The Dividend Aristocrats are among the highest-quality dividend growth stocks in the entire market. The Dividend Aristocrats are an exclusive group of 57 stocks in the S&P 500 Index, with at least 25 consecutive years of annual dividend increases. Some stocks on the list have raised their dividends for far longer than 25 years.
For example, Walgreens Boots Alliance (WBA) has increased its dividend each year for over 40 years in a row. The stock also has a current dividend yield of 3.4%, which is significantly above the ~2% average dividend yield in the S&P 500 Index. This makes Walgreens one of the best dividend stocks to buy in May.
Walgreens has hit a rough patch lately, due to a difficult environment for brick-and-mortar retailers. But the company is working its way back to growth. In the meantime, the stock is attractively valued, with a high dividend yield and a long history of dividend growth.
Walgreens Boots Alliance is a large pharmacy retailer, with over 18,500 stores in 11 countries around the world. It also operates one of the largest global pharmaceutical wholesale and distribution networks in the world, with more than 390 centers that deliver to nearly 230,000 pharmacies, doctors, health centers and hospitals each year.
Business conditions are challenged for Walgreens right now. In early April, Walgreens reported (4/2/19) disappointing quarterly results. Revenue of $34.5 billion increased 4.6% year-over-year, but missed analyst expectations by $40 million. Adjusted EPS of $1.64 also missed, coming in significantly below the $1.72 consensus forecast. Adjusted EPS declined 5.4% for the quarter, based on the same quarter the year before.
Walgreens attributed the weak quarterly results to significant reimbursement pressure, generic deflation, and weakening overall market conditions in the U.S. and the U.K. Equally concerning, Walgreens reduced its full-year outlook. The company now expects adjusted EPS to be roughly flat in 2019, from previous expectations of 7% to 12% EPS growth. 2019 will be a year of heightened investments in its stores and major growth initiatives, which explains why the company no longer expects EPS growth this year.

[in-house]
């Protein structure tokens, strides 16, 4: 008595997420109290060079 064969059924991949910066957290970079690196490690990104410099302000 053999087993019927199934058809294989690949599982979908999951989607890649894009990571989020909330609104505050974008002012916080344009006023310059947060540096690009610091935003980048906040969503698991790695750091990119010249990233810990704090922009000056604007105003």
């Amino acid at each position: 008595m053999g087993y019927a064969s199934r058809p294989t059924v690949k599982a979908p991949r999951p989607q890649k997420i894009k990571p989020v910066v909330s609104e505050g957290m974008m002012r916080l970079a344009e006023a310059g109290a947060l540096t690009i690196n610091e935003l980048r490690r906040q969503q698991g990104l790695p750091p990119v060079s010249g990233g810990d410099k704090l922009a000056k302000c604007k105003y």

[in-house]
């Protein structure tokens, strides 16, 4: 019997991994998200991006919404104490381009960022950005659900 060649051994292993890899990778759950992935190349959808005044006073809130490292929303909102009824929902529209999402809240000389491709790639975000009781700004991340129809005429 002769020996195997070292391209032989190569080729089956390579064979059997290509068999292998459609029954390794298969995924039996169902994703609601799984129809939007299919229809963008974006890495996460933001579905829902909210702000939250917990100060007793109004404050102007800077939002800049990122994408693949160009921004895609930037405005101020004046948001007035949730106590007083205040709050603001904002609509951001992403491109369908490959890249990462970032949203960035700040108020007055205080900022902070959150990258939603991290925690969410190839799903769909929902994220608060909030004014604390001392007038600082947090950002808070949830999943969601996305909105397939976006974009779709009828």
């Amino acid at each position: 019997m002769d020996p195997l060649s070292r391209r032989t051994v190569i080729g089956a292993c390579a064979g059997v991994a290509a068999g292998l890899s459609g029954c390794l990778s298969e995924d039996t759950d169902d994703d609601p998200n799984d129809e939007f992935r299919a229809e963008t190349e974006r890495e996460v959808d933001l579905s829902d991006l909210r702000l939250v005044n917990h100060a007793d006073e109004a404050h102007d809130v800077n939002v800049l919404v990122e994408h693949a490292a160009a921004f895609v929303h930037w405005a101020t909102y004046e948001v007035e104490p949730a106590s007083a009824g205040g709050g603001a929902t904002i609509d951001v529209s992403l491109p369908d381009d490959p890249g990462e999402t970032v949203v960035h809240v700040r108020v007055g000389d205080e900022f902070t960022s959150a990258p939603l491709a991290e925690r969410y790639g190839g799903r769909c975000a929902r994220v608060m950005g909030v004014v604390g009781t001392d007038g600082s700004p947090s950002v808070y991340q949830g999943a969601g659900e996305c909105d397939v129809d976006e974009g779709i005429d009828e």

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Despite its weak fiscal second quarter, Walgreens has a positive long-term growth outlook. This is because pharmacy retail has so far proven to be highly resistant to e-commerce competition. Even in a difficult period, Walgreens grew its retail pharmacy sales by 7.3% last quarter. Prescriptions and pharmacy retail will benefit from the aging U.S. population and corresponding need for more healthcare services. In addition, the company is launching a cost management program that targets $1.5 billion in annual savings to help boost EPS growth starting in 2020.
Even though online retailers like Amazon continue to pose a threat to brick-and-mortar retailers, Walgreens retains significant competitive advantages. This is important, as many retailers without competitive advantages will be put out of business if they cannot compete with Amazon. For Walgreens, its major competitive advantage is its leading pharmacy market share. Its strong brand and thousands of stores have created name recognition with consumers.